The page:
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You need to know new techniques to score airline seat upgrades today.

It used to be the case that the path to a business or first class upgrade was straightforward for air travelers: unsold front of the cabin seats were doled out, gratis, to members of the airline's frequent flier program, with seats parceled out by rank of the fliers. Platinum level members scored first, gold next, silver last.

That was then, and today frequent fliers kvetch that they just about never see free upgrades. Even top elites complain.

And that just may open up a big opportunity for you to score if you know how the game now is played. Even if you don't have elite status.

What's going on? And - more importantly - what strategies land a flier upfront now?

That second question is key. Anybody who tells you there isn't much difference between coach flights and business or first class has never sat upfront. You appreciate the difference even on an hour flight, but you love the difference on a 5+ hour flight.

As for what's going on, simple. It really has gotten close to impossible to score a free upgrade from coach to the front. Occasionally, yes, super elites - such as United 1K members who log 100,000+ miles per year - get upgraded. But even they no longer can depend on it. That's because airlines - just about all of the domestic carriers - came to the same conclusion a few years ago. It's a lot better for the bottomline to sell front of the plane seats, even at deep discounts, than it is to give them away.

Read that again, because for now that is the death knell for free upgrades for elites.

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But smart frequent fliers are regrouping and deploying new strategies to get upfront.

For starters, said Joe Brancatelli, who blogs about business travel at, stop worrying about attaining lower levels of elite status - it's not worth the bother anymore. Instead, said Brancatelli, "look for a cheap upgrade to buy." He elaborated: "They'll pitch you a price when you buy a ticket. They'll pitch you an upgrade at check-in. And some airlines (notably BA and LOT Polish) actually sell upgrades in flight."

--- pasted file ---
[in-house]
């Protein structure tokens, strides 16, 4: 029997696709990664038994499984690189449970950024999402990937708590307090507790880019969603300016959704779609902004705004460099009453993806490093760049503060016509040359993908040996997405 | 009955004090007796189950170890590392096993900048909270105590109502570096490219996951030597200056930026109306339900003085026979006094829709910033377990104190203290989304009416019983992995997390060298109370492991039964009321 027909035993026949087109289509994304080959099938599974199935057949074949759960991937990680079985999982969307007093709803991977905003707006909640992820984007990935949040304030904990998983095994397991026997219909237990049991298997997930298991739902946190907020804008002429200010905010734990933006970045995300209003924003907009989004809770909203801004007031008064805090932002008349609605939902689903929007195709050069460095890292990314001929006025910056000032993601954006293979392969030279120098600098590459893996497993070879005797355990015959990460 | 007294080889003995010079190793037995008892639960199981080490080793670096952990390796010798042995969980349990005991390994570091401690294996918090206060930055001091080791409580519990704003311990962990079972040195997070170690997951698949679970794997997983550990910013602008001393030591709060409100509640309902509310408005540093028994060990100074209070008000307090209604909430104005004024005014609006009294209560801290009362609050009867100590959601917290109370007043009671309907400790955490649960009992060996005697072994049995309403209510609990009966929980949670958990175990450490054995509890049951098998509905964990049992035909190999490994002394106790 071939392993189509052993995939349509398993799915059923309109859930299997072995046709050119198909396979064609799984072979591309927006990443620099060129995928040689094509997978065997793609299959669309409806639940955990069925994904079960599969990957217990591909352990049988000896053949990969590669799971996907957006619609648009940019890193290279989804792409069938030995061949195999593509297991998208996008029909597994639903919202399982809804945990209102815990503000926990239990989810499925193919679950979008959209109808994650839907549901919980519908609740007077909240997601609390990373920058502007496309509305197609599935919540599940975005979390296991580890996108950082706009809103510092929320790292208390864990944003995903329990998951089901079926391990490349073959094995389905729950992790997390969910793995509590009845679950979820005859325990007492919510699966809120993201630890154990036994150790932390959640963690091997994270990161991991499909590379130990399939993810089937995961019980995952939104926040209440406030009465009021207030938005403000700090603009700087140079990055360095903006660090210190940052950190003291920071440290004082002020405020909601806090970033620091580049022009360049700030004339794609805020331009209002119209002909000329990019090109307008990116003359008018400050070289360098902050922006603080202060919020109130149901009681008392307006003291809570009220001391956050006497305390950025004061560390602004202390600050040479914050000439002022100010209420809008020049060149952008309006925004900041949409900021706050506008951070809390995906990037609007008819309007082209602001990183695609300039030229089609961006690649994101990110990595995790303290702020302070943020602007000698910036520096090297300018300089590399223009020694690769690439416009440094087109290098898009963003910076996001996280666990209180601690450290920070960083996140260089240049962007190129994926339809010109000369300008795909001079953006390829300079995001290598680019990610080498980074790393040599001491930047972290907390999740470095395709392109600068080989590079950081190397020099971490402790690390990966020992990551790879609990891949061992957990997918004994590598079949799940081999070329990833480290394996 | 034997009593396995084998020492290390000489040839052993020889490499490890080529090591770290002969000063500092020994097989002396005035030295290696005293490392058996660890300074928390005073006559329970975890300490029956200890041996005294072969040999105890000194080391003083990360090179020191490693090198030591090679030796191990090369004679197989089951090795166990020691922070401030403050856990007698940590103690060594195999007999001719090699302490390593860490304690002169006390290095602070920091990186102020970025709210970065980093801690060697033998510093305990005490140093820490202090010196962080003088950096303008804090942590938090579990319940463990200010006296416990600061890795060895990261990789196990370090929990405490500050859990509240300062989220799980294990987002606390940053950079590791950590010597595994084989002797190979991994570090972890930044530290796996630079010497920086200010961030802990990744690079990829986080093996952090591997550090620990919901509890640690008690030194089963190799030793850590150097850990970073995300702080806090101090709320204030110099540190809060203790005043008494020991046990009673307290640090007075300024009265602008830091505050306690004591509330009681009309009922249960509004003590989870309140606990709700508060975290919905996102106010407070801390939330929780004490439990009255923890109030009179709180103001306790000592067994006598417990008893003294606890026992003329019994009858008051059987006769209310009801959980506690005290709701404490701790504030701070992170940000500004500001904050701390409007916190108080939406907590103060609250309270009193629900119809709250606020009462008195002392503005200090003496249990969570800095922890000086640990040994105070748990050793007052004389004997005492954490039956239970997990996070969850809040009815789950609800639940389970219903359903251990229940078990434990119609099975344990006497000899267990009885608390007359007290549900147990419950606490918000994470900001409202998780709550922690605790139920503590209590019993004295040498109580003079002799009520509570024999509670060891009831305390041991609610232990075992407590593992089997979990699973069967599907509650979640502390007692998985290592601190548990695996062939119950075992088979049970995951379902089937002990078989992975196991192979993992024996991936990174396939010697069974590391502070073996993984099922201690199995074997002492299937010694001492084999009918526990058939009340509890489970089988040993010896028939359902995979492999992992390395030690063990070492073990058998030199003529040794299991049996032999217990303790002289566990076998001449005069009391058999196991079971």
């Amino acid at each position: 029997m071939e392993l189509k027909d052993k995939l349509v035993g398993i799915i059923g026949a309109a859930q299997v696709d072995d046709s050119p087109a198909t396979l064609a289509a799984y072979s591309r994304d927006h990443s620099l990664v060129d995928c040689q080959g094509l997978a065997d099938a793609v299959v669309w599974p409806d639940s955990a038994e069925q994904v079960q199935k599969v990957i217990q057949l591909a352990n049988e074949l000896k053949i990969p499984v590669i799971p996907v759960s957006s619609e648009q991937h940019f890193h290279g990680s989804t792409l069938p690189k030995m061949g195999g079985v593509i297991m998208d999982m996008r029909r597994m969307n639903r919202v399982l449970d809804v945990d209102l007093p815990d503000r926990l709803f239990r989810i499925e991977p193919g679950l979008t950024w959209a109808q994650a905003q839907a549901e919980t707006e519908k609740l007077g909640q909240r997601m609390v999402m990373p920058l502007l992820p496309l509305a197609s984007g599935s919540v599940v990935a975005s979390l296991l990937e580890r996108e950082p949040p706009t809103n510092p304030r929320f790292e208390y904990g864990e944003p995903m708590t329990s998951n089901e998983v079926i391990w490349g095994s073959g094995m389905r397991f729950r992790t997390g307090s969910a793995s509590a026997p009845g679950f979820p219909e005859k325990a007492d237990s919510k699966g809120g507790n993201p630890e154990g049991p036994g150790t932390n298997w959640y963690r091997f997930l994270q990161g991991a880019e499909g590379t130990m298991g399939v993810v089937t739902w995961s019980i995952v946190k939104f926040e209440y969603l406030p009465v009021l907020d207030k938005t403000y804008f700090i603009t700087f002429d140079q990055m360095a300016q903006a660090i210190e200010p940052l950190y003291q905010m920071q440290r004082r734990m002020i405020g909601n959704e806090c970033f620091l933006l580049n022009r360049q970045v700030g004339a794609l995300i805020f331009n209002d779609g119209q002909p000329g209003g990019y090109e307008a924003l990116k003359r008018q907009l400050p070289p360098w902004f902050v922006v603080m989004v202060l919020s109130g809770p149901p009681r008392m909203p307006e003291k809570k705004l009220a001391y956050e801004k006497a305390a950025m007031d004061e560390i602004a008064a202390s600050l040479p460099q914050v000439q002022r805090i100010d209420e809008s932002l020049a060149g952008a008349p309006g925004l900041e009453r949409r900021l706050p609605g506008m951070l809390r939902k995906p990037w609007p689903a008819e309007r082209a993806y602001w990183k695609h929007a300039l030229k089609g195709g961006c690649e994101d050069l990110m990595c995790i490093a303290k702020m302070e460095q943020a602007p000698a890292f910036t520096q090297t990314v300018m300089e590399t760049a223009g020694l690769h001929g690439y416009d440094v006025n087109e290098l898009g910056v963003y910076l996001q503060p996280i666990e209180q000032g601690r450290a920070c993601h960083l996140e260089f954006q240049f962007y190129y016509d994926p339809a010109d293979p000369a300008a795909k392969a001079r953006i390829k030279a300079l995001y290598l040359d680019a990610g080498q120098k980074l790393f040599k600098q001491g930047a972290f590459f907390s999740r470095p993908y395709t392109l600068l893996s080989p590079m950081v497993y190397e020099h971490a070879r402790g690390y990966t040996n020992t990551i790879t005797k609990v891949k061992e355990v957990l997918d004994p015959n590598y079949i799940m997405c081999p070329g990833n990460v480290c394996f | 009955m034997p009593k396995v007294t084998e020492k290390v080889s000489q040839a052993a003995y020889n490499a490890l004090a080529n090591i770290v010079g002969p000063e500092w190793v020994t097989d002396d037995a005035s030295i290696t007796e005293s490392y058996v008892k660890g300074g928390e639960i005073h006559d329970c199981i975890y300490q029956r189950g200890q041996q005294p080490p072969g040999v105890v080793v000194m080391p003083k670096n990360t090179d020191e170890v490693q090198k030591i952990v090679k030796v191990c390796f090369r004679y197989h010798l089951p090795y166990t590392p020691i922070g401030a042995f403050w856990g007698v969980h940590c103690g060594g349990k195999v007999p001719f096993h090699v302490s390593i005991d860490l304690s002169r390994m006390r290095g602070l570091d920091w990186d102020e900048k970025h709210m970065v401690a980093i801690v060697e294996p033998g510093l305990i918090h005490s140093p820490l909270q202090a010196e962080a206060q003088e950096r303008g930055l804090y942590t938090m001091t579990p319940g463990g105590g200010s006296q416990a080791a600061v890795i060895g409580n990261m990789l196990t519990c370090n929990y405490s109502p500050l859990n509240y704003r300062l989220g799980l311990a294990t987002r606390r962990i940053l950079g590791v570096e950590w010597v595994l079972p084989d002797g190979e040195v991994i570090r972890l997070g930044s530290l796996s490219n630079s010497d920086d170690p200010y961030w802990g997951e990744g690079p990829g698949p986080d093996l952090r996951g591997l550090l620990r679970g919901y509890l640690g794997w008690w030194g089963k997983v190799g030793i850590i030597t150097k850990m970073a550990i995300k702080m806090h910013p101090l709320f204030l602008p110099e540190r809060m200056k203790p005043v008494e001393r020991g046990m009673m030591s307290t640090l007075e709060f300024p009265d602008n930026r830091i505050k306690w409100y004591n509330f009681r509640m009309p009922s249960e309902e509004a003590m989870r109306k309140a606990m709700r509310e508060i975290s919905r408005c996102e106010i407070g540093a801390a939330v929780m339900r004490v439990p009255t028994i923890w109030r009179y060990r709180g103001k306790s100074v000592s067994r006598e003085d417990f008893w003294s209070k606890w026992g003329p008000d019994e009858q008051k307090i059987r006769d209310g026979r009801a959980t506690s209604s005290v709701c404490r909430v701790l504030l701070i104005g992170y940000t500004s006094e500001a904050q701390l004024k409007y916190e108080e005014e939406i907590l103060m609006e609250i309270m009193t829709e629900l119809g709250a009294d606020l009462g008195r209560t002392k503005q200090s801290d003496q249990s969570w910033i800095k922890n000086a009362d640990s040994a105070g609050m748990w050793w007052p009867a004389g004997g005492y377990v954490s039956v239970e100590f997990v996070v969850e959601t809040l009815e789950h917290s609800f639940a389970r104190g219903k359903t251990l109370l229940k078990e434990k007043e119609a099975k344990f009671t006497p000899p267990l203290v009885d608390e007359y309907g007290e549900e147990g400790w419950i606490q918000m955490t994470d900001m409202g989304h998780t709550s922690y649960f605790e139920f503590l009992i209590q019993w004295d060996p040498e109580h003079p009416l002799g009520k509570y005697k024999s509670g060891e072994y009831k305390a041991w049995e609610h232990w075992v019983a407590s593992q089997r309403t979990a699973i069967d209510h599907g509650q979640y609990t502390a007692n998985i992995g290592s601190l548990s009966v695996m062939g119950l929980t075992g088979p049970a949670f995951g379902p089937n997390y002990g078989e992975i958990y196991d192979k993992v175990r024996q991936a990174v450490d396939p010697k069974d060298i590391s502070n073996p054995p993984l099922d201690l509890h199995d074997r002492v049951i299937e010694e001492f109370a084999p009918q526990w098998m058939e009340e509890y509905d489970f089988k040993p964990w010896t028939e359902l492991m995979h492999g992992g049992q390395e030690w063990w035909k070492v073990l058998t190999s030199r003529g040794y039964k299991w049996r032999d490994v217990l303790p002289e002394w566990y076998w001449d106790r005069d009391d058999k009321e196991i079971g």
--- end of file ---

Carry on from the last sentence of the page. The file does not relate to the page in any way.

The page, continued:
Brancatelli's right. Pay attention and you'll see many offers of upgraded seats before you fly. Always when you are actually buying the tickets. Always, too, a day or three before departure. Usually, too, when you check into the flight. Airlines really want to sell those seats.

How cheap is cheap? Rocky Horan, who blogs at The Booking Guru, said he has seen even prime upgrades - such as United business class seats on the Honolulu - Los Angeles route - go for as little as $100.

Frequent fliers said they routinely see business class going for maybe $250 above coach on Los Angeles to New York cross-country flights.

At Hawaiian Airlines, you may be able to name your own price with its Bid Up tool which solicits passengers to make an offer - and the carrier just may accept it. El Al does something similar. A couple dozen more carriers - mainly international - do likewise in auctions usually 24 to 72 hours before takeoff.

You still want free? Paradoxically you just may have better luck on international flights where, often, there remain empty seats upfront. How can one be yours? Matt Arney, CEO of TranslateNow, said that in a prior job he often flew - on coach tickets - to China and he made it a point to befriend the flight crew, most of whom he saw time and again. He continued: "I took the time to introduce myself and chat with them in the galley during the flight. In return for just being friendly, I was treated like royalty and upgraded to business or first class many times. I still make it a point to text several prior to my flight to see if they know anyone that may be working my flight - this has also helped with upgrades here in the U.S."

But there is one other way to possibly score a free upgrade, said multiple experts. That's because airlines have gotten so good at selling seats, often they sell more than they have in coach. But a flight may be oversold in coach - yet have empty seats upfront. That means the gate agent sometimes can solve his problem of too many bodies in coach by shifting a passenger to business class - freeing up a coach seat. Just ask the gate agent, "Is the flight oversold?" If he says yes - flat out ask if it's possible to get upgraded to business class. The answer just may be sure, said Kyle Stewart, travel editor at He added: "I have secured many upgrades this way."

That's right. Sometimes just asking politely still works when it comes to upgrades.